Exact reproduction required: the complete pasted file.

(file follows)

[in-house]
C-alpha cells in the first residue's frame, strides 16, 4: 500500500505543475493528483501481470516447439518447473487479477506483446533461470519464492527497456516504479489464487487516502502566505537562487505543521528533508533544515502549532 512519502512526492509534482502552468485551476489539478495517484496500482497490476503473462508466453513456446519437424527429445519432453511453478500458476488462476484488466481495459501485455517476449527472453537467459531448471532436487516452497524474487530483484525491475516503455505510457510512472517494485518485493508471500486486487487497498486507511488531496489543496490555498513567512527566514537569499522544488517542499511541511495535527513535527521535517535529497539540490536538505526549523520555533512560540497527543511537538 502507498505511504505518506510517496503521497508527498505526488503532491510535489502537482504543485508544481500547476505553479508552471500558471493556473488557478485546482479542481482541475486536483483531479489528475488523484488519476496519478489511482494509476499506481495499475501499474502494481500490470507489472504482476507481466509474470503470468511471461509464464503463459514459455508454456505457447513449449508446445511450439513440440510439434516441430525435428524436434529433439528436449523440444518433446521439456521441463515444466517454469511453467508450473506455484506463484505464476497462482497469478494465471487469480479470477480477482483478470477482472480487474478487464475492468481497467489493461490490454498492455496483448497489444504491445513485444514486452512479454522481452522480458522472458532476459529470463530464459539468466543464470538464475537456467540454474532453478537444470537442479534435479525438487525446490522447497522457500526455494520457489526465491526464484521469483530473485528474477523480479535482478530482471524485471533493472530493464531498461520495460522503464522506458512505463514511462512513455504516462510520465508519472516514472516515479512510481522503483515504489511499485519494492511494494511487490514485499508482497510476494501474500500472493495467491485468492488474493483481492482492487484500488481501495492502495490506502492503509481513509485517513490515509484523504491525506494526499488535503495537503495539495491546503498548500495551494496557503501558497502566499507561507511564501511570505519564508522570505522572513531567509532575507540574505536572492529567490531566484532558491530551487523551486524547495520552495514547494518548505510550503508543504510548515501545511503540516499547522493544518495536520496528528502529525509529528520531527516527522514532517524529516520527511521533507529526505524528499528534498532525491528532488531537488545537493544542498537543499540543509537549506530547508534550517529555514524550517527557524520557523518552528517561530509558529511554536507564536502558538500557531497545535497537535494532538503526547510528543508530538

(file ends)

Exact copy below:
[in-house]
C-alpha cells in the first residue's frame, strides 16, 4: 500500500505543475493528483501481470516447439518447473487479477506483446533461470519464492527497456516504479489464487487516502502566505537562487505543521528533508533544515502549532 512519502512526492509534482502552468485551476489539478495517484496500482497490476503473462508466453513456446519437424527429445519432453511453478500458476488462476484488466481495459501485455517476449527472453537467459531448471532436487516452497524474487530483484525491475516503455505510457510512472517494485518485493508471500486486487487497498486507511488531496489543496490555498513567512527566514537569499522544488517542499511541511495535527513535527521535517535529497539540490536538505526549523520555533512560540497527543511537538 502507498505511504505518506510517496503521497508527498505526488503532491510535489502537482504543485508544481500547476505553479508552471500558471493556473488557478485546482479542481482541475486536483483531479489528475488523484488519476496519478489511482494509476499506481495499475501499474502494481500490470507489472504482476507481466509474470503470468511471461509464464503463459514459455508454456505457447513449449508446445511450439513440440510439434516441430525435428524436434529433439528436449523440444518433446521439456521441463515444466517454469511453467508450473506455484506463484505464476497462482497469478494465471487469480479470477480477482483478470477482472480487474478487464475492468481497467489493461490490454498492455496483448497489444504491445513485444514486452512479454522481452522480458522472458532476459529470463530464459539468466543464470538464475537456467540454474532453478537444470537442479534435479525438487525446490522447497522457500526455494520457489526465491526464484521469483530473485528474477523480479535482478530482471524485471533493472530493464531498461520495460522503464522506458512505463514511462512513455504516462510520465508519472516514472516515479512510481522503483515504489511499485519494492511494494511487490514485499508482497510476494501474500500472493495467491485468492488474493483481492482492487484500488481501495492502495490506502492503509481513509485517513490515509484523504491525506494526499488535503495537503495539495491546503498548500495551494496557503501558497502566499507561507511564501511570505519564508522570505522572513531567509532575507540574505536572492529567490531566484532558491530551487523551486524547495520552495514547494518548505510550503508543504510548515501545511503540516499547522493544518495536520496528528502529525509529528520531527516527522514532517524529516520527511521533507529526505524528499528534498532525491528532488531537488545537493544542498537543499540543509537549506530547508534550517529555514524550517527557524520557523518552528517561530509558529511554536507564536502558538500557531497545535497537535494532538503526547510528543508530538